Y1                      Real GDP


b. See above figure. At point A, the unemployment rate is less than the natural
rate of unemployment. As a result, workers have the bargaining strength so
nominal wages begin to rise. Nominal wages are a cost of production so the


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SRAS curve shifts to the left from SRAS1 to SRAS2. The price level rises so the
inflation rate is positive as the economy moves from point A to point B.
c. See figure below. If the Fed wants to prevent the inflation rate from increasing
then it should decrease the money supply. This would require the Fed to sell U.S.
Treasury securities to banks which will reduce the amount of bank reserves and
the monetary base. If the money multiplier is constant then the money supply will
decrease. The decrease in the money supply will increase short-term nominal
interest rates and eventually long-term nominal interest rates will also increase. If
expected inflation is constant, then long-term real interest rates will increase
making it more expensive to borrow funds to finance consumption and investment
expenditures. As a result, the AD curve will shift to the left from AD1 to AD2.
The economy is now at point C.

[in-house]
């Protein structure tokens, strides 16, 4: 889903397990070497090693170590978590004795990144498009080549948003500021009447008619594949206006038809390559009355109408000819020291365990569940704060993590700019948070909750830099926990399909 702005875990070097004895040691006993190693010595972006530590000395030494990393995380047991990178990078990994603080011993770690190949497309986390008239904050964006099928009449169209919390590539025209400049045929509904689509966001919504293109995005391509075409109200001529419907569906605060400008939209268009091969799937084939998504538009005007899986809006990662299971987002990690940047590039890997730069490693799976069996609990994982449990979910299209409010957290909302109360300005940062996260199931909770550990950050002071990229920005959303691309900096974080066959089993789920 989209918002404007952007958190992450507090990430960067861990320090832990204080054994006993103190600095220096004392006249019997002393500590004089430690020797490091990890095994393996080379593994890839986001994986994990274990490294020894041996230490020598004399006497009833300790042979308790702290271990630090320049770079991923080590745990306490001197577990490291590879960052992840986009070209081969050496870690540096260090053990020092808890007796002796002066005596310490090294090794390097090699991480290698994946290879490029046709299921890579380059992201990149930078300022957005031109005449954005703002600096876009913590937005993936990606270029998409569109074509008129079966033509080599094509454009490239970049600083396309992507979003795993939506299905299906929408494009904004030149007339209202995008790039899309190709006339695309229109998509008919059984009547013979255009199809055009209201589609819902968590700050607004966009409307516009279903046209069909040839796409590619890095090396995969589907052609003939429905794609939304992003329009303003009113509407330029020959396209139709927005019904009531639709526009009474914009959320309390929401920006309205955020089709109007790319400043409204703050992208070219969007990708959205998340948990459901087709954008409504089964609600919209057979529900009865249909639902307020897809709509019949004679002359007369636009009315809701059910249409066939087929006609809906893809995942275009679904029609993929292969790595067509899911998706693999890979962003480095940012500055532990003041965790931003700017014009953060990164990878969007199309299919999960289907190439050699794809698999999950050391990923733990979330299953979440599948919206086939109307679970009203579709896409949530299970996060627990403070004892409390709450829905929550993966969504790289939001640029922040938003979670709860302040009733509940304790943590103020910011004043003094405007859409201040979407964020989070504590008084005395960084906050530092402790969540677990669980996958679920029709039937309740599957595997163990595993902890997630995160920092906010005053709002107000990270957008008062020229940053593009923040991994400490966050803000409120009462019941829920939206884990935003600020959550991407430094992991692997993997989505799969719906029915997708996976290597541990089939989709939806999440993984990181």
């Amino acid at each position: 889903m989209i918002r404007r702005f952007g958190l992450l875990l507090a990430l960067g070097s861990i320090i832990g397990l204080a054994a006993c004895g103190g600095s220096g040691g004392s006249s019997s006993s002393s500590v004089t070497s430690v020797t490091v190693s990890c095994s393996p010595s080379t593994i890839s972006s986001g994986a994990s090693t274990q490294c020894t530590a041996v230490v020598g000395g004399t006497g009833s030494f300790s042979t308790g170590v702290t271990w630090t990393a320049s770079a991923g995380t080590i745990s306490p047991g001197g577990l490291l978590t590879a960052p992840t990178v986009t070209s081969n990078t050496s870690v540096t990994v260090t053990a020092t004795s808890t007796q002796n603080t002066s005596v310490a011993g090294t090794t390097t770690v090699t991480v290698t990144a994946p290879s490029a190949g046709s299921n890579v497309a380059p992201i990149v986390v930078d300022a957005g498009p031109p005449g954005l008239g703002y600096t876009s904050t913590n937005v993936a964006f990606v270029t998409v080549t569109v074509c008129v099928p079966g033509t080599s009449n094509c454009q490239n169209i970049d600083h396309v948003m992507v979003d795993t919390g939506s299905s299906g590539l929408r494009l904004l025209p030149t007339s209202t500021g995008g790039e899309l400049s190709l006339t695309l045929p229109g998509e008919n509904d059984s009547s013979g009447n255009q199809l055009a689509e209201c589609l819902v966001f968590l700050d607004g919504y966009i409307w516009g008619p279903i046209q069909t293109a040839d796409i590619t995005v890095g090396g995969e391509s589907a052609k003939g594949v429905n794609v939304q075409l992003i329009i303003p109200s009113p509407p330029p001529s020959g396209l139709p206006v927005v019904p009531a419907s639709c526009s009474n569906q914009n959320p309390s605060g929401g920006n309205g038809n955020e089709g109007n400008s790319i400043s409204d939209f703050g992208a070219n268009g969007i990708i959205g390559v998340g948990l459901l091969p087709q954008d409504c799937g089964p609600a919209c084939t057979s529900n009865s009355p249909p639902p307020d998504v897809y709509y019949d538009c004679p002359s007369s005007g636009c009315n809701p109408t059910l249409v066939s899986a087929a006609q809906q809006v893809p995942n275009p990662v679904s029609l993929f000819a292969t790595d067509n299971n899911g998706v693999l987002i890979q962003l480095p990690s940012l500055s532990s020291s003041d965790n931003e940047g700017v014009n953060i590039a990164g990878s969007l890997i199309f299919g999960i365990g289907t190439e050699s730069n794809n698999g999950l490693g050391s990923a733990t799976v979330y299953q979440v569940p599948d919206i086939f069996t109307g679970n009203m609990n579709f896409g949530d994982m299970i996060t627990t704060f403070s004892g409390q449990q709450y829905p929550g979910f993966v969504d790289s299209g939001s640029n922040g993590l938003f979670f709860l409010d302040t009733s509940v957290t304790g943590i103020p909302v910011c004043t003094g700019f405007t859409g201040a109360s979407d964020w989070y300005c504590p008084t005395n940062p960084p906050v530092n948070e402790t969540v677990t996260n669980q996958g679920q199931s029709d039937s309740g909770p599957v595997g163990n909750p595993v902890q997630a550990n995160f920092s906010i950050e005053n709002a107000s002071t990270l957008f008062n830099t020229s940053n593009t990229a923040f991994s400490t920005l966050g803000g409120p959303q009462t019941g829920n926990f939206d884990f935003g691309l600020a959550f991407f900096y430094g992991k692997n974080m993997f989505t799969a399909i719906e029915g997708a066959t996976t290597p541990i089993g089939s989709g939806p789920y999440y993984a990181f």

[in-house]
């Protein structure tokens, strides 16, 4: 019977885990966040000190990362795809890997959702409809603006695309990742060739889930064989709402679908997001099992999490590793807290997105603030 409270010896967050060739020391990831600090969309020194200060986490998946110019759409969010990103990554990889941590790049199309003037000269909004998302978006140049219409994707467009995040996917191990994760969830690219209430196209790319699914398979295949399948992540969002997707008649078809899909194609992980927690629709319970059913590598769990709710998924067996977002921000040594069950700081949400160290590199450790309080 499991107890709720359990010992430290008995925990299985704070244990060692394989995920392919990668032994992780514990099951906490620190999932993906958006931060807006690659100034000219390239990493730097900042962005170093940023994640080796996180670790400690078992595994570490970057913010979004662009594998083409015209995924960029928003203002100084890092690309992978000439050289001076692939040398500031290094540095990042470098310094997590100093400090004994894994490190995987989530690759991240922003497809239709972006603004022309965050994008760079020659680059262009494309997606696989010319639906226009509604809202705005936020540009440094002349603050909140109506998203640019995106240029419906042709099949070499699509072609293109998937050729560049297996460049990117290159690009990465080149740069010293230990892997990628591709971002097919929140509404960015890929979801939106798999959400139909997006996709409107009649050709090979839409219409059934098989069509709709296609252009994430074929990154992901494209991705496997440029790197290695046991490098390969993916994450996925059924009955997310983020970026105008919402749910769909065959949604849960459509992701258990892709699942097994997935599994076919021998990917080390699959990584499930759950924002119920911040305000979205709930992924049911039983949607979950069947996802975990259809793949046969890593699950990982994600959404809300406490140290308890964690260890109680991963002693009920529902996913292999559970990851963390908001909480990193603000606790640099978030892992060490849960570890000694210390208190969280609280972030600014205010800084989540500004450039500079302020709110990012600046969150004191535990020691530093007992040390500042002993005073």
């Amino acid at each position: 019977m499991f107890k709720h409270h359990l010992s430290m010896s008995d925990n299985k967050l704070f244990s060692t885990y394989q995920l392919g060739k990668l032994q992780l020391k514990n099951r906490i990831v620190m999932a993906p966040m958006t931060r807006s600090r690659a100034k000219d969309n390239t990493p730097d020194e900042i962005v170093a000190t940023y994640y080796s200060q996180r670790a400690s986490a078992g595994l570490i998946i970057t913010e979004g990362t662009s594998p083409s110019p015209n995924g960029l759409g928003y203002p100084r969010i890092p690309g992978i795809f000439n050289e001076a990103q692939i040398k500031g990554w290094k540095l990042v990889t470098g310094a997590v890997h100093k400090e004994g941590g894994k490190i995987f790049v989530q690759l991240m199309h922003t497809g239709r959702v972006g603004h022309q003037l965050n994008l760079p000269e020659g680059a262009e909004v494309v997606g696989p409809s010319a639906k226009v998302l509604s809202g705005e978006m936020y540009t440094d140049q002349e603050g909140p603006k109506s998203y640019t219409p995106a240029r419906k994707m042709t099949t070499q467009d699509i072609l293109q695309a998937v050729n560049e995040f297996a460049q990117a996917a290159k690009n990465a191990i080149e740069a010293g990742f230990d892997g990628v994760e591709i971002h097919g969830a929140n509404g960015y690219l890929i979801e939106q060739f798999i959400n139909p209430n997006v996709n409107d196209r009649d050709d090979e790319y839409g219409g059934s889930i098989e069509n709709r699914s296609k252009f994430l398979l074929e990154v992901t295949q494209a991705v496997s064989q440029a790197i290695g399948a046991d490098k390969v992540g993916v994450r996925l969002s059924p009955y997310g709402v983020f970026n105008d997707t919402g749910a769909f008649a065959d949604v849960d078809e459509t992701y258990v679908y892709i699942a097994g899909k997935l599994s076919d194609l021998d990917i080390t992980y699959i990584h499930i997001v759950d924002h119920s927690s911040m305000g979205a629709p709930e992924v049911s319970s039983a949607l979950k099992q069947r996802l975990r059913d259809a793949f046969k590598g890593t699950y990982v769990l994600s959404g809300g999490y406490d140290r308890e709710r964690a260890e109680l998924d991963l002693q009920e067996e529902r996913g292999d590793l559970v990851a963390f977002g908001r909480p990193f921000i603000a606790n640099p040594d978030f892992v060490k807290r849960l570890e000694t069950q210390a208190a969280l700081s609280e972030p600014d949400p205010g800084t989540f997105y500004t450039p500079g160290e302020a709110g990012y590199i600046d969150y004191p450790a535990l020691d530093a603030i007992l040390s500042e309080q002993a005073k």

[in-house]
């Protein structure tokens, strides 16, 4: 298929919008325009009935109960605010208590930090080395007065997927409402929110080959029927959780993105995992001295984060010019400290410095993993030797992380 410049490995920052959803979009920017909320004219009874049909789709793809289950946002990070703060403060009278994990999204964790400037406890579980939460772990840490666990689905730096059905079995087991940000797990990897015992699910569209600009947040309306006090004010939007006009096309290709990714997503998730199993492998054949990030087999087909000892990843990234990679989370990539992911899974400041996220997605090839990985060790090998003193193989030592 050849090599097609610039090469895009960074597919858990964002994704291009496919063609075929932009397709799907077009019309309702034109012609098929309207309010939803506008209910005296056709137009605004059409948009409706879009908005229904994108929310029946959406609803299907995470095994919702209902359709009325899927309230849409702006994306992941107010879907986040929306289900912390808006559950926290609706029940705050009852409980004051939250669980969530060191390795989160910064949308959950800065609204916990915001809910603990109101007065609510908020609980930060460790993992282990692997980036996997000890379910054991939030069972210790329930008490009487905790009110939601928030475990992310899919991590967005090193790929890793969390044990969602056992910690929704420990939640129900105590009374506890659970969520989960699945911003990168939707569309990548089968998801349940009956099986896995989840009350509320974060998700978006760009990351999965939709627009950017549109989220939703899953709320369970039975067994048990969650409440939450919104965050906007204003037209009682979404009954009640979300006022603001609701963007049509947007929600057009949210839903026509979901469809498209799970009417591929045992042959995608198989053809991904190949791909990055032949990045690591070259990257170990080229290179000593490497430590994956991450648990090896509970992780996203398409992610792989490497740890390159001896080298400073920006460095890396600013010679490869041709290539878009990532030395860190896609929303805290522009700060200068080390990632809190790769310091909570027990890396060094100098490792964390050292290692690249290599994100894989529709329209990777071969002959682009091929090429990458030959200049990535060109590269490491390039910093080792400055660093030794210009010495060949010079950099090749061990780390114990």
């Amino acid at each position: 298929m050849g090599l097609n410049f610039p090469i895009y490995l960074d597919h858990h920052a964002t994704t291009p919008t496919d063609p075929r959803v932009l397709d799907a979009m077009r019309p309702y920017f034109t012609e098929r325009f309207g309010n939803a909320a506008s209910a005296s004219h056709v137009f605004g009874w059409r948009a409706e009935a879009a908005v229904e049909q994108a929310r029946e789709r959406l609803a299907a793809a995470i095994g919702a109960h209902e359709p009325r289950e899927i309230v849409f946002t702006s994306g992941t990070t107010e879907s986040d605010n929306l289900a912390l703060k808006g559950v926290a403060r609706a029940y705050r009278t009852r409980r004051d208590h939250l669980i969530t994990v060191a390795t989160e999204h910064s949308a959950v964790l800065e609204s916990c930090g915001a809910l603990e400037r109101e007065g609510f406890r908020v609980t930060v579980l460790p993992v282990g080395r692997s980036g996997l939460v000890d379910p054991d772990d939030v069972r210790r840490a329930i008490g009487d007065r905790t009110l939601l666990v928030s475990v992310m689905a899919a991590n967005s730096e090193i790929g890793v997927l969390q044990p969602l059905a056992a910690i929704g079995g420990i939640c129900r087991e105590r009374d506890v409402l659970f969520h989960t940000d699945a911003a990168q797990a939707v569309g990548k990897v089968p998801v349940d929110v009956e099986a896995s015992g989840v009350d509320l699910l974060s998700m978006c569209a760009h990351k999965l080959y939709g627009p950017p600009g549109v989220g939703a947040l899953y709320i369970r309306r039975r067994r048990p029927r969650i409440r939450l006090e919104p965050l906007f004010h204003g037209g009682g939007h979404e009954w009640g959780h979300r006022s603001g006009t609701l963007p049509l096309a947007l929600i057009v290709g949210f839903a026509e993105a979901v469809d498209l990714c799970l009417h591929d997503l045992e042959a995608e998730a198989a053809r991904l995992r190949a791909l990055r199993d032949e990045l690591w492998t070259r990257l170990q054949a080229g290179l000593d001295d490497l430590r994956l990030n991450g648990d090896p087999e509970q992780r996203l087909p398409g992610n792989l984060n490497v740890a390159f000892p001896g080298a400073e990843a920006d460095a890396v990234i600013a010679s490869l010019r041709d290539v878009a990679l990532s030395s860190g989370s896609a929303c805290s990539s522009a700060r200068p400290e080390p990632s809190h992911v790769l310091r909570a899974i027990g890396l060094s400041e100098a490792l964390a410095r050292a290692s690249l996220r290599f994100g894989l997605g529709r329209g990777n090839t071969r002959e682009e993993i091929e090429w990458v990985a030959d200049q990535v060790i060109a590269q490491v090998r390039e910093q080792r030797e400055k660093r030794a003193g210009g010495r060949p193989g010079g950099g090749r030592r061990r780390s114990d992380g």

LRAS
               Price Level                                                   SRAS1




          P1                                                A
          P3                                       C



                                                                              AD1
                                                                    AD2




                                                       Y1                       Real GDP


At point C, real GDP equals potential so the unemployment rate equals the natural
rate of unemployment. As a result, there is no more upward pressure on nominal
wages which means there is no tendency for the price level and the inflation rate
to increase.
d. One risk the Fed faces is that it may decrease the money supply by more than is
necessary to eliminate the upward pressure on the price level and the inflation
rate. In that case, the AD curve still shifts to the left, but it shifts to AD3 and the
economy is now at point D.




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                                               LRAS
               Price Level                                                 SRAS1




          P1                                               A



          P4                              D
                                                                             AD1


                                                               AD3

                                     Y4               Y1                      Real GDP


At point D, real GDP is less than potential so the unemployment rate has
increased above the natural rate. While the Fed has succeeded in reducing the
price level and the inflation rate, this came at the cost of causing a recession. The
Fed has a goal of price stability and high employment so the Fed has failed to
achieve both goals.